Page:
I think the point he was trying to make is that many people who upgrade from SD to HD sets sit way, way, way too far away from their HDTVs. So much so, that their eyes cannot possibly resolve the detail that the HDTV is currently trying to show them. My experience has been EXACTLY that with SD > HD upgrade customers in our area. It's not that they move back for the HDTV, it's that they have been sitting so far back with SD (so they don't see the scan lines), for so long, that they think that all they need to do is replace the SD with an HD TV and leave their sofa/chairs in the exact same spot and they are doing fine. They aren't, but they don't know it. This is particularly true of many elder customers, at least in rural Iowa.

Again, it's not that they have backed up, but rather, they haven't moved forward! I've dealt with hundreds of customers and the trend is obvious....sitting way too far back...not because anyone told them to move, but because no one told them to move forward to take advantage of what the display is actually capable of. To make matters even worse, I've had people say they can't see the difference between SD and HD, when it is being demonstrated to them on the spot. Now, that's some pretty bad discernment. Even when told what to look for (when the overall picture doesn't impress them), they often can't see it.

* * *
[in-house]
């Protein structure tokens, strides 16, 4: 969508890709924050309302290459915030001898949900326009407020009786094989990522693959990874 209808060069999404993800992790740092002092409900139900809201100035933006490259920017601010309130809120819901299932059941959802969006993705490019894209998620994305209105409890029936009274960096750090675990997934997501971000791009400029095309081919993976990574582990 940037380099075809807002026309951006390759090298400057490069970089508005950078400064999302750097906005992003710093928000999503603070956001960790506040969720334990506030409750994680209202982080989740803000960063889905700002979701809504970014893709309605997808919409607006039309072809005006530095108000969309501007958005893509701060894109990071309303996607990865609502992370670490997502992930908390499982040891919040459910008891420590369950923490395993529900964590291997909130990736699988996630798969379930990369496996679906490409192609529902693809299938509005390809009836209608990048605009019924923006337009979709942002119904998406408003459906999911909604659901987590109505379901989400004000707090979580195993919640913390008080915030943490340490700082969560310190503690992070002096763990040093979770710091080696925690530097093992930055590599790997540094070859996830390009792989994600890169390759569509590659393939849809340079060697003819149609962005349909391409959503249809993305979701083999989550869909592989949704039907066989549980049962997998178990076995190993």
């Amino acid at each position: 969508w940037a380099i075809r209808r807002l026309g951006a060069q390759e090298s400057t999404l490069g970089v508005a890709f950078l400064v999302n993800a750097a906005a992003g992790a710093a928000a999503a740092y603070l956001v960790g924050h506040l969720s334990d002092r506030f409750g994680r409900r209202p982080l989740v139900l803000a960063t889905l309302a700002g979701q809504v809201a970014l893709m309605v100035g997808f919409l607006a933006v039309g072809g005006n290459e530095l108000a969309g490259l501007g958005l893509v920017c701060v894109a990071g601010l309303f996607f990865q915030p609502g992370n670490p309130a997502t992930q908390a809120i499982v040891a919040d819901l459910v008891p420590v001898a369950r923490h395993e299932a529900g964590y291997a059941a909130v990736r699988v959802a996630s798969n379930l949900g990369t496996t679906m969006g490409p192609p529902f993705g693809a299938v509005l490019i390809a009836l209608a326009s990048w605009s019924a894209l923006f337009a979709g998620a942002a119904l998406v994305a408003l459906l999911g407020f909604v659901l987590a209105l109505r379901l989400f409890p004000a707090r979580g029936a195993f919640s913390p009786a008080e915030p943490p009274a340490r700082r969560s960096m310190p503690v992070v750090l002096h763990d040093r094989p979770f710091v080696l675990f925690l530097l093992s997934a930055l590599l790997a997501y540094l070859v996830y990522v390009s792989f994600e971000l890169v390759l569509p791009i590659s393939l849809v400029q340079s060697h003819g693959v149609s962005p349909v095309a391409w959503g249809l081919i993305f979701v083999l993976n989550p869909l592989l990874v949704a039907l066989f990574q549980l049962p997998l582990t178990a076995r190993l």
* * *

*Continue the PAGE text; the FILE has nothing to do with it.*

I'm not saying everyone is that indiscriminate, but I am saying a LOT of people who come from SD to HD in the beginning have no clue that they need to move forward. I did have someone today who needed my help setting things up get WOW'd by HDTV. He had been watching cable on channel 3 (RF MOD). I disconnected the cable setup and went directly to the HDTV and he was amazed, especially on the local hi-def channels. It made the trip worthwhile. The local cable company thought Channel 3 RF Mod resolution was just fine for these older folks. Fortunately, it wasn't and now they are having a great time.